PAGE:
Rebekah Blackwell:         

Thanks for having me, Beth.

Beth Almes:                        

So tell me about this company and the business need they had to start really investing in a new leadership program.

Rebekah Blackwell:         

This company was a commercial banking organization that had a need to address a large population of their frontline leaders, and wanted to use primarily digital content to get to as many as of them as they can, and then follow up with some in-person classroom experiences.

Beth Almes:                        

So from a development perspective, they had a few things in place, but maybe were struggling in a few areas. What kind of challenges were they seeing?

Rebekah Blackwell:         

They were finding that people would self enroll into content with big hopes that they would complete as much as they could, and not seeing the participation coming along with it. So they were finding that they needed to be a little bit more prescriptive, and to be able to pull people in a little bit more to keep them engaged.

Beth Almes:                        

So this company was creating this amazing learning culture, where they wanted people to get engaged in their learning and development. And it sounded like people wanted to do that, but they were struggling to just get engaged. So how did DDI work with them and use a subscription approach to help them be a little bit more innovative in their learning design?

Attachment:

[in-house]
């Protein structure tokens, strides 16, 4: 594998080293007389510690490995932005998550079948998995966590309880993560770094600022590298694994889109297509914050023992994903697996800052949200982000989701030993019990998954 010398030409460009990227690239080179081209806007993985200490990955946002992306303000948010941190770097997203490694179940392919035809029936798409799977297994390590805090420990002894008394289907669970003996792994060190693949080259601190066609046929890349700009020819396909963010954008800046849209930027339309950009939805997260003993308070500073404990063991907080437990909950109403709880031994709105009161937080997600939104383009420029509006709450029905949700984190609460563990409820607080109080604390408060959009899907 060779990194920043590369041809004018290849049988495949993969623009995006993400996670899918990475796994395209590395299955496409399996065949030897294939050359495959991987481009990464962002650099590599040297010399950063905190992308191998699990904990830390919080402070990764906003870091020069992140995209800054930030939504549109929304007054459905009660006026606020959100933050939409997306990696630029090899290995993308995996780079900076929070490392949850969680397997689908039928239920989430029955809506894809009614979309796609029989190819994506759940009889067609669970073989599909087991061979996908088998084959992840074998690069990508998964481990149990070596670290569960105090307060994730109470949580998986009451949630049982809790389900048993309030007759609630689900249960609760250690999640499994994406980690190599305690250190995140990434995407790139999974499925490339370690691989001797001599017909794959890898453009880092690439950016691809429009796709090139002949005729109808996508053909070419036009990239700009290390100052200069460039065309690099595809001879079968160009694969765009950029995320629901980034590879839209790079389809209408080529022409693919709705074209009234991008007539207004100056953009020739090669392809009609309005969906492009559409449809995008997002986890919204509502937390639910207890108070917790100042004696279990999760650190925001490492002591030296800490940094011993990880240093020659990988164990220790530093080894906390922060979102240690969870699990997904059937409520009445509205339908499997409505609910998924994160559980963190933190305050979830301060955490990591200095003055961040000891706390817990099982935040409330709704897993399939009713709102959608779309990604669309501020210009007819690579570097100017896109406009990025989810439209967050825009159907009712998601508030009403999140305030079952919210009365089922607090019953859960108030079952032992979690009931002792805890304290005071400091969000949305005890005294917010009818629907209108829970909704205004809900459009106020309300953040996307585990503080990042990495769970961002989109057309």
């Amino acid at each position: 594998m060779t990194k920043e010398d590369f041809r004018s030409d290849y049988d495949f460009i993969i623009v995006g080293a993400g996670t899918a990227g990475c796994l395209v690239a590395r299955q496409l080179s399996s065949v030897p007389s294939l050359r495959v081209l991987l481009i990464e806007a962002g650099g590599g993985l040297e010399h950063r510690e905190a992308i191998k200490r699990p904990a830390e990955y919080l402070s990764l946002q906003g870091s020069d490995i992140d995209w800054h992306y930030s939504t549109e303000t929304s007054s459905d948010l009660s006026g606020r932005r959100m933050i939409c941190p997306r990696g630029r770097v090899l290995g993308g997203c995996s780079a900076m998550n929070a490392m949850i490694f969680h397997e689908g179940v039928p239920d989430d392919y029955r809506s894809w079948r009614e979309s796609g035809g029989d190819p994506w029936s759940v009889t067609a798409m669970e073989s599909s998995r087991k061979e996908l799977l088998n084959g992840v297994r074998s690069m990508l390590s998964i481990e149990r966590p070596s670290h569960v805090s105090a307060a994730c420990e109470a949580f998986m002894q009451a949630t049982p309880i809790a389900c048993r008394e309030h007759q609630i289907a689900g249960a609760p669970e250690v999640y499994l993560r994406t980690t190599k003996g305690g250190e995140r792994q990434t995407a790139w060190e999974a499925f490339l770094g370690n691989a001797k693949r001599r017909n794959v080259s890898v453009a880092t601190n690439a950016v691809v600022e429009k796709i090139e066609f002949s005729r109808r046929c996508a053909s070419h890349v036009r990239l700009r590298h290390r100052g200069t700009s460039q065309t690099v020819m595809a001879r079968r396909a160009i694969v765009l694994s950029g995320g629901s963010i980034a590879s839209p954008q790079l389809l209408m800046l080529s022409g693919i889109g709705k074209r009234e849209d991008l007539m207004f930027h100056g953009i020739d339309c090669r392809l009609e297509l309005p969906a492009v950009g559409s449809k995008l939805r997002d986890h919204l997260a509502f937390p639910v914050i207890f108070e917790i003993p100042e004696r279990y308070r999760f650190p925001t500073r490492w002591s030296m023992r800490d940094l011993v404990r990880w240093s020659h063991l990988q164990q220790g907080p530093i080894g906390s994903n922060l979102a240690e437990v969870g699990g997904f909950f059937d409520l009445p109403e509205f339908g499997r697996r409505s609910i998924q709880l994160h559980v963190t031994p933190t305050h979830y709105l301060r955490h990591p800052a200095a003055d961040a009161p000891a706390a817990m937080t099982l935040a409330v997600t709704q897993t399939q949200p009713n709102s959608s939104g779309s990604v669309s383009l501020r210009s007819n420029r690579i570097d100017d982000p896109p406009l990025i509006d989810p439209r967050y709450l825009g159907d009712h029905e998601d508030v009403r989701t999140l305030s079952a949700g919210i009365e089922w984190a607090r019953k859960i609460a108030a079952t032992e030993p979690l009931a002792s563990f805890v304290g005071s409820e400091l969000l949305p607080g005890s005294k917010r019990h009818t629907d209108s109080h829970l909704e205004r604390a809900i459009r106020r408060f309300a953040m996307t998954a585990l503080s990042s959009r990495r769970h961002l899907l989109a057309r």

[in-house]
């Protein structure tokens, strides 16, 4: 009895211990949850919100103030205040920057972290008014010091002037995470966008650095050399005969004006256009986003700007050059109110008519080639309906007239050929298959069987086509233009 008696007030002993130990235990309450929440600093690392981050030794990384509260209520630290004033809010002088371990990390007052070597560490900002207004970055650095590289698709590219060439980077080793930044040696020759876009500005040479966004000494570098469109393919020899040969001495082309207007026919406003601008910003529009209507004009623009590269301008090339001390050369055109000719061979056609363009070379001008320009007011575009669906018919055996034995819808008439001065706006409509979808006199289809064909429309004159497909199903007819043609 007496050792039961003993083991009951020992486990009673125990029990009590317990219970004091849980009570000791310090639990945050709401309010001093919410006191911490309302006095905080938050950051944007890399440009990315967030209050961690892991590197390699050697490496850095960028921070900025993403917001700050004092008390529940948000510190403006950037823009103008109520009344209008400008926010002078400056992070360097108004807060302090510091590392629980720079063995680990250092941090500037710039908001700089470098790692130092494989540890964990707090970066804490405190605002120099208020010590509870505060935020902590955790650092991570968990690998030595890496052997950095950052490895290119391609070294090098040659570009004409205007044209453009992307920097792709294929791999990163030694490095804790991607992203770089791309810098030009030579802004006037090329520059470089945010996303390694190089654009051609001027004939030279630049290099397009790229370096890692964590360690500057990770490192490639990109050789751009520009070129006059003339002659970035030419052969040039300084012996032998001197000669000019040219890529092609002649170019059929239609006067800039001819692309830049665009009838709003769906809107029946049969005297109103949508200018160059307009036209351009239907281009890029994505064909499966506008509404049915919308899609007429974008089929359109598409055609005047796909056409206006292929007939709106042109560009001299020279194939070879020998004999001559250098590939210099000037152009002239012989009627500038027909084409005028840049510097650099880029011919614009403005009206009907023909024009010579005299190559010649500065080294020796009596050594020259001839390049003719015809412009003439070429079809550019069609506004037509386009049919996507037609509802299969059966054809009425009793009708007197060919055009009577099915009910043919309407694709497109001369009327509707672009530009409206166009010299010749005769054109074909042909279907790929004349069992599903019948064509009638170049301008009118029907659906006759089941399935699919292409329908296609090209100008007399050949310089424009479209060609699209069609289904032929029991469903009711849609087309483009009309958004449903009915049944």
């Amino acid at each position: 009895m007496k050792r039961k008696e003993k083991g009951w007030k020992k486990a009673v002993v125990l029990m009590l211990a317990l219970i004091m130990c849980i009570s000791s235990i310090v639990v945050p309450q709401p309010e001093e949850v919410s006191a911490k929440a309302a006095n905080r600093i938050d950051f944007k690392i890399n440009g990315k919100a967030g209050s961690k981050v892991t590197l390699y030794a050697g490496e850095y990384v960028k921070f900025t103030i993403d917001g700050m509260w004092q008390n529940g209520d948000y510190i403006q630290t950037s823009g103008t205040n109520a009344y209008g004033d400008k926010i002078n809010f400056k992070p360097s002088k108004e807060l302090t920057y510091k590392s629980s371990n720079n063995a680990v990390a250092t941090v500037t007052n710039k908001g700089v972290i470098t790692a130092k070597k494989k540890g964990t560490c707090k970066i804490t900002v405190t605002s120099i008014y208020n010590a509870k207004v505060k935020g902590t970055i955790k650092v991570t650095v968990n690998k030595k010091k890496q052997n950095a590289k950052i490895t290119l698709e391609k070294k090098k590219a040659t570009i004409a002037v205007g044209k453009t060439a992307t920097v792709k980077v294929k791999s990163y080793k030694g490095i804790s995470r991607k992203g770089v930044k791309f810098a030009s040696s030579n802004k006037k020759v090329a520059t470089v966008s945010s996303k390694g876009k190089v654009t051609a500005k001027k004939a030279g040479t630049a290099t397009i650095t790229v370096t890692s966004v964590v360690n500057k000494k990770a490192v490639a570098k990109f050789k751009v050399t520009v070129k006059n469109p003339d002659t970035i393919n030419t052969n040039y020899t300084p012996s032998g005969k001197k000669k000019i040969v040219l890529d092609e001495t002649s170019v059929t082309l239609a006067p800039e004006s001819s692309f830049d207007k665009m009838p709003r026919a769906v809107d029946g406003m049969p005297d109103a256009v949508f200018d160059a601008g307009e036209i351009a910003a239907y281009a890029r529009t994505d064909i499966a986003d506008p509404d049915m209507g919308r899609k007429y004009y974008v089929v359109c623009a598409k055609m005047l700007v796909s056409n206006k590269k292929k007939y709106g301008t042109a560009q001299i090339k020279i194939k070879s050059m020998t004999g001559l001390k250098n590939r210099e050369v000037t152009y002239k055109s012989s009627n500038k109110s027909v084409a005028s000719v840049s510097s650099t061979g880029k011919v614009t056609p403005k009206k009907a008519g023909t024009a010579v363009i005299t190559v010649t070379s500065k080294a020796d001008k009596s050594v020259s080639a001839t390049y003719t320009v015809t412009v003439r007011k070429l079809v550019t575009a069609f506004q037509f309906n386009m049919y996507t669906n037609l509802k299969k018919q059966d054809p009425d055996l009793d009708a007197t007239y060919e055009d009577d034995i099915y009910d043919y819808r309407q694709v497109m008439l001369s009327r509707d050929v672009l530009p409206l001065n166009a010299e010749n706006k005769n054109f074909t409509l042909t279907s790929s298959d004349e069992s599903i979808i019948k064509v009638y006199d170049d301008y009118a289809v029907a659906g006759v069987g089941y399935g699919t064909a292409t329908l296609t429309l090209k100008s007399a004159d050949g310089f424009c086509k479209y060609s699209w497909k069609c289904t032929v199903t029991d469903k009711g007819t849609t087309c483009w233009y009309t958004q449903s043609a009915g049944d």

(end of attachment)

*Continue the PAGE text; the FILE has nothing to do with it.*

Rebekah Blackwell:         

We had a great time working with this client and learning more about their business context to be able to select the right content for them. And they still wanted that self-engaged part where learners could go in and find the digital content that was right for them. But then they also wanted classroom content where they could go to a virtual session, apply some of those skills, meet their teammates, and stay engaged in that way.